CD5-positive marginal zone B-cell lymphoma of the mucosa-associated lymphoid tissue (MALT) of the lung
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Diagnostic Pathology 2012, 7:16 doi:10.1186/1746-1596-7-16Published: 14 February 2012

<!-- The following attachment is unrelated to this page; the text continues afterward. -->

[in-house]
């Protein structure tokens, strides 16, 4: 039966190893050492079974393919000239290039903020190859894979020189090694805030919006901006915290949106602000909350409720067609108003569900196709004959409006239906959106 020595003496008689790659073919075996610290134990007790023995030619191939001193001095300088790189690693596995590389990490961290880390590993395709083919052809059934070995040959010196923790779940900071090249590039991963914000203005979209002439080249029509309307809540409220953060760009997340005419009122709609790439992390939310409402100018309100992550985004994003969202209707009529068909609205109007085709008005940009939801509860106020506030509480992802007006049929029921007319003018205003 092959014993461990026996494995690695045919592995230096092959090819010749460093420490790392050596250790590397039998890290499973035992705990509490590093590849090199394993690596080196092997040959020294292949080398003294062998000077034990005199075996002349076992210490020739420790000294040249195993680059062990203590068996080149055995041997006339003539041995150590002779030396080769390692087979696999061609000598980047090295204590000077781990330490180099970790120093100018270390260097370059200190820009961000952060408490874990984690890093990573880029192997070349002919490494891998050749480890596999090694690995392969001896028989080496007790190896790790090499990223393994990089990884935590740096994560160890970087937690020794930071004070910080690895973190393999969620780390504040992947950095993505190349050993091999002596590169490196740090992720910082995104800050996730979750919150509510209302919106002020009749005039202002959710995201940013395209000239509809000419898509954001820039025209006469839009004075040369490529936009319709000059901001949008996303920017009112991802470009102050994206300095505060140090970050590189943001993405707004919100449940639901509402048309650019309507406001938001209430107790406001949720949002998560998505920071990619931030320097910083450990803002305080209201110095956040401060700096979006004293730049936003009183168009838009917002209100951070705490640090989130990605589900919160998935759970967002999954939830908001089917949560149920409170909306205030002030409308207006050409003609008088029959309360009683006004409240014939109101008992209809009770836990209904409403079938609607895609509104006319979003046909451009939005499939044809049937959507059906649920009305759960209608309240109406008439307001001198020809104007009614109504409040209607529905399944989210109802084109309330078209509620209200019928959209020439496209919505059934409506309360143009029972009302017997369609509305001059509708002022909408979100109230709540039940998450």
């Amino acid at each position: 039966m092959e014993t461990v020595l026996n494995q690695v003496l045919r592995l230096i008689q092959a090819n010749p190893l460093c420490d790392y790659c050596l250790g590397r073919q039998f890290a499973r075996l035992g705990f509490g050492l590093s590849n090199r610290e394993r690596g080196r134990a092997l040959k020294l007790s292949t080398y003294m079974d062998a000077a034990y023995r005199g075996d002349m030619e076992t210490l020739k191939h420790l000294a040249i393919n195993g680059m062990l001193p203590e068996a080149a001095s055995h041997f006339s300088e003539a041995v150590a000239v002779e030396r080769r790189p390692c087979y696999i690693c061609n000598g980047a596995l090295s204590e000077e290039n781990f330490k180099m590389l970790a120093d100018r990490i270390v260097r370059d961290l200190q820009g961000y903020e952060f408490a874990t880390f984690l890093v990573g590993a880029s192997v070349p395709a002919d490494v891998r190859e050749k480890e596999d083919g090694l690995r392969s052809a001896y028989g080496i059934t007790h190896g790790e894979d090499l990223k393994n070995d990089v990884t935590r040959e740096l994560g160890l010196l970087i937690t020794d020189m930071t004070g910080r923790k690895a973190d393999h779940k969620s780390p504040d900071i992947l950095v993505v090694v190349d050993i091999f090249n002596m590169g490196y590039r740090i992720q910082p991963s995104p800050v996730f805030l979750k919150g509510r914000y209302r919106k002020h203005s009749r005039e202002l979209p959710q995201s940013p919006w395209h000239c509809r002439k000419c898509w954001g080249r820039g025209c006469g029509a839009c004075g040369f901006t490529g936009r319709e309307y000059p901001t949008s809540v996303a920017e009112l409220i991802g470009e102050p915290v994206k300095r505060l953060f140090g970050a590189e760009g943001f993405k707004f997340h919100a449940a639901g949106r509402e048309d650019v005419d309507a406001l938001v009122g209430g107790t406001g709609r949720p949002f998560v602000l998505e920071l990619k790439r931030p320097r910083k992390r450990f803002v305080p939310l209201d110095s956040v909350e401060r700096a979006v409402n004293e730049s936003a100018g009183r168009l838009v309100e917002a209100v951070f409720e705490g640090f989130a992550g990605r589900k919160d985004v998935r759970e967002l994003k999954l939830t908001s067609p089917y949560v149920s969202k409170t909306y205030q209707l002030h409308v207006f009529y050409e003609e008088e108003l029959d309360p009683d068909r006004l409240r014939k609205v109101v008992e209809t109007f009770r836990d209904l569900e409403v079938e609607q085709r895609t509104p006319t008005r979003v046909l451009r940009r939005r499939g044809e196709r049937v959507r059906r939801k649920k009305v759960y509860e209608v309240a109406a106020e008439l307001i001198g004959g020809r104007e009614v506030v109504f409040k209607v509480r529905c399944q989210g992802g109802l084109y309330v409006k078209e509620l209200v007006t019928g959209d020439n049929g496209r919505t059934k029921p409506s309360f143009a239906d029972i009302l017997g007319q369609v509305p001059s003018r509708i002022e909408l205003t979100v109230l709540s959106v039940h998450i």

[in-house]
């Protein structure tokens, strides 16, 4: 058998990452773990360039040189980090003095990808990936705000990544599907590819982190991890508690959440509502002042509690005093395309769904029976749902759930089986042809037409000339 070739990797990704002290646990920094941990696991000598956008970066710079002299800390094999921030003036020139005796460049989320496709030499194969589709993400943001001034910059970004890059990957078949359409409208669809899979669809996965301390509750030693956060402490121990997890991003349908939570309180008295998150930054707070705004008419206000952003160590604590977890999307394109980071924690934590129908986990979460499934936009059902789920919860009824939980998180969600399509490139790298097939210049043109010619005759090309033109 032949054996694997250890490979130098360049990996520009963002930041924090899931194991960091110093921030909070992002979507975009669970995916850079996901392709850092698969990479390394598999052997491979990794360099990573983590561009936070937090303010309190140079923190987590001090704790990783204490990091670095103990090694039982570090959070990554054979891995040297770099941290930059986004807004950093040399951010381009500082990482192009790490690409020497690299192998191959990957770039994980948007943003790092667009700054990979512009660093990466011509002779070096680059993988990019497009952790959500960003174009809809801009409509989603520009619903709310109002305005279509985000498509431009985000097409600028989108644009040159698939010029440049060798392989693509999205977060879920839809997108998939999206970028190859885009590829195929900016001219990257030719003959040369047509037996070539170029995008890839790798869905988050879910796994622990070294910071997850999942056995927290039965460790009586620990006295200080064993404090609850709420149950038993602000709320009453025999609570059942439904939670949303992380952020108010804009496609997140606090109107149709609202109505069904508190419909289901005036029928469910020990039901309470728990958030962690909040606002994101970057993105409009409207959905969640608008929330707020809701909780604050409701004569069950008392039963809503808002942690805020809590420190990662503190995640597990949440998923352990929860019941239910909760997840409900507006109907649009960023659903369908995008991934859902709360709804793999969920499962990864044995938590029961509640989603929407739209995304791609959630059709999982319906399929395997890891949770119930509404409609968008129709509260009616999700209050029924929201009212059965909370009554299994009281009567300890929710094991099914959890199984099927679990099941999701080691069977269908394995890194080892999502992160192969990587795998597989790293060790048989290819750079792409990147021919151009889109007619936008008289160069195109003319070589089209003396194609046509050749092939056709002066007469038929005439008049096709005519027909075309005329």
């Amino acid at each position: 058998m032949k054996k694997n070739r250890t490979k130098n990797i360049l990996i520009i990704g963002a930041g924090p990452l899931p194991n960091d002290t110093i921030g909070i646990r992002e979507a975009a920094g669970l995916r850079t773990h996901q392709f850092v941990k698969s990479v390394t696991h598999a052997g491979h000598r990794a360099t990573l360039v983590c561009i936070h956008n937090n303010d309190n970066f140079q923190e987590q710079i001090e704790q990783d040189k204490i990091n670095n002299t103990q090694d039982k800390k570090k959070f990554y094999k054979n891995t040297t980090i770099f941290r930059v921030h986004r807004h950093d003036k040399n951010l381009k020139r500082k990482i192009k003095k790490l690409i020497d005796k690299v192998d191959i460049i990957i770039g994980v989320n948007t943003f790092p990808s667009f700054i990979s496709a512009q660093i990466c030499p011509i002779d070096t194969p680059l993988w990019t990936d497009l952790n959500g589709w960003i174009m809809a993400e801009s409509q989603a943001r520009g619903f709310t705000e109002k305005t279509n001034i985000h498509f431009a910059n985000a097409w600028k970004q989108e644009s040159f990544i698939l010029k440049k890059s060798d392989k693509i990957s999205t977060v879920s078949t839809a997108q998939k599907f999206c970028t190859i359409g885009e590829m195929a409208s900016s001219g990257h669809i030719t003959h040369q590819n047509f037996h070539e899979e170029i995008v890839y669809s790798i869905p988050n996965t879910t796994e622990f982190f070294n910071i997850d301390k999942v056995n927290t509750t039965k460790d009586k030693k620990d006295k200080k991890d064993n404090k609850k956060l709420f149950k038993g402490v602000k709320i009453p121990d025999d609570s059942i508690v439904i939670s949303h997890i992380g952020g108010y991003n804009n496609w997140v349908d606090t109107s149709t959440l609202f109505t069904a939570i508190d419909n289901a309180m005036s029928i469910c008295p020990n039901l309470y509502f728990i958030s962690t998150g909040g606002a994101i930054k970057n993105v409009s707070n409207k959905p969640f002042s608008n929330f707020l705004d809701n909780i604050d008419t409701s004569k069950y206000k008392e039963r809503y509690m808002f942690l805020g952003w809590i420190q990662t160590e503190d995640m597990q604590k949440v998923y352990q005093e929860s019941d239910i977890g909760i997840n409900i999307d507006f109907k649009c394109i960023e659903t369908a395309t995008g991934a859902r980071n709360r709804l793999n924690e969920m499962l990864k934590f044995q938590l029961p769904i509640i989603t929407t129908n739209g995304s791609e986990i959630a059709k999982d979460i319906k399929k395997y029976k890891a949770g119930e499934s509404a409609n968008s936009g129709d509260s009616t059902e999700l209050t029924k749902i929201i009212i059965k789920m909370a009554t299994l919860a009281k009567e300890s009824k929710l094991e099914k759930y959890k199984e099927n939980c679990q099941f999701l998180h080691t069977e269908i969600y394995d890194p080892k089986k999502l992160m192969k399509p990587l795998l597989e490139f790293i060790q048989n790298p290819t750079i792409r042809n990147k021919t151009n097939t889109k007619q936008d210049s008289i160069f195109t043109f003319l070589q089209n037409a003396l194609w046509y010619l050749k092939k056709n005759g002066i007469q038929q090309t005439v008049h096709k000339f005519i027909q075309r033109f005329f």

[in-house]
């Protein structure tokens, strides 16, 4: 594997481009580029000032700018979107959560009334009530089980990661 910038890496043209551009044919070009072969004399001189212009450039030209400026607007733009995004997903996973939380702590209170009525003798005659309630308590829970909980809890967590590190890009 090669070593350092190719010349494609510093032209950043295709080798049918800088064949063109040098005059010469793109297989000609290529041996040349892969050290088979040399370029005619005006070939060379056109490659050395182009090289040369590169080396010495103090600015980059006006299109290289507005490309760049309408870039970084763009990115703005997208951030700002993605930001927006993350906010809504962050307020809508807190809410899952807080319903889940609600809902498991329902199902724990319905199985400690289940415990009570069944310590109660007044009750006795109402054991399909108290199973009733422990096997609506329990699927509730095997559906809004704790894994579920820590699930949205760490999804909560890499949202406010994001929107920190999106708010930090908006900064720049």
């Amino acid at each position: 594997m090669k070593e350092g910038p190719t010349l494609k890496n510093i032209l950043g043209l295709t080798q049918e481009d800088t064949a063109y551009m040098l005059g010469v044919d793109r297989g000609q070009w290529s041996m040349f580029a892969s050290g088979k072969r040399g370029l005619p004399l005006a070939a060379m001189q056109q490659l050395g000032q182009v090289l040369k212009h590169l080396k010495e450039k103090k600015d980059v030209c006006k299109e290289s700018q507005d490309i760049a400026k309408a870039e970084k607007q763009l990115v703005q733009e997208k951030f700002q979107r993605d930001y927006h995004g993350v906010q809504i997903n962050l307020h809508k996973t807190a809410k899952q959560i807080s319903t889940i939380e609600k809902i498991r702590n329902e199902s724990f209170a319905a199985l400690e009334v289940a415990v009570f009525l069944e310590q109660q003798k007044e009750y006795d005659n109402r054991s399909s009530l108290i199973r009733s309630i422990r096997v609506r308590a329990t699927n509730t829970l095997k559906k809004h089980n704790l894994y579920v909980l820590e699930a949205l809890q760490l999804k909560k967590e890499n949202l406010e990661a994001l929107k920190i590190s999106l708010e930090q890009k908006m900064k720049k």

CD5-positive marginal zone B-cell lymphoma of the mucosa-associated lymphoid tissue (MALT) of the lung is very rare. An 82-year-old Japanese woman was found to have an abnormal lung shadow on chest X-ray photography, and was admitted to our hospital. Imaging modalities including X-ray photography, computed tomography, and magnetic resonance imaging showed a small (2 × 1 × 1 cm) opacity of the right upper lobe. Transbronchial lung biopsy was performed. It showed severe proliferation of small lymphocytes. The small lymphocytes were centrocytes-like, and minor plasma cell differentiation was recognized. Lymphoepithelial lesions were scattered. Immunohistochemically, the tumor cells were positive for CD5, CD20, CD43, CD45, CD79α, bcl-2, and κ-chain, but negative for CD2, CD3, CD10, CD21, CD23, CD35, CD45RO, CD56, IgA, IgG, IgM, IgD, λ-chain, TdT, and cyclin D1. The Ki-67 labeling was 10%. CD3-positive and CD45RO-positive inflammatory T-cells were scattered in small amount. The pathological diagnosis was CD5-positive marginal zone B-cell lymphoma of the mucosa-associated lymphoid tissue (MALT) of the lung. The patient was treated with chemotherapy (CHOP: cyclophosphamide, hydroxydaunorbicin, vincristine, and predonisone), and the lung tumor disappeared. The patient is now free of the lymphoma 10 years after the first manifestation.
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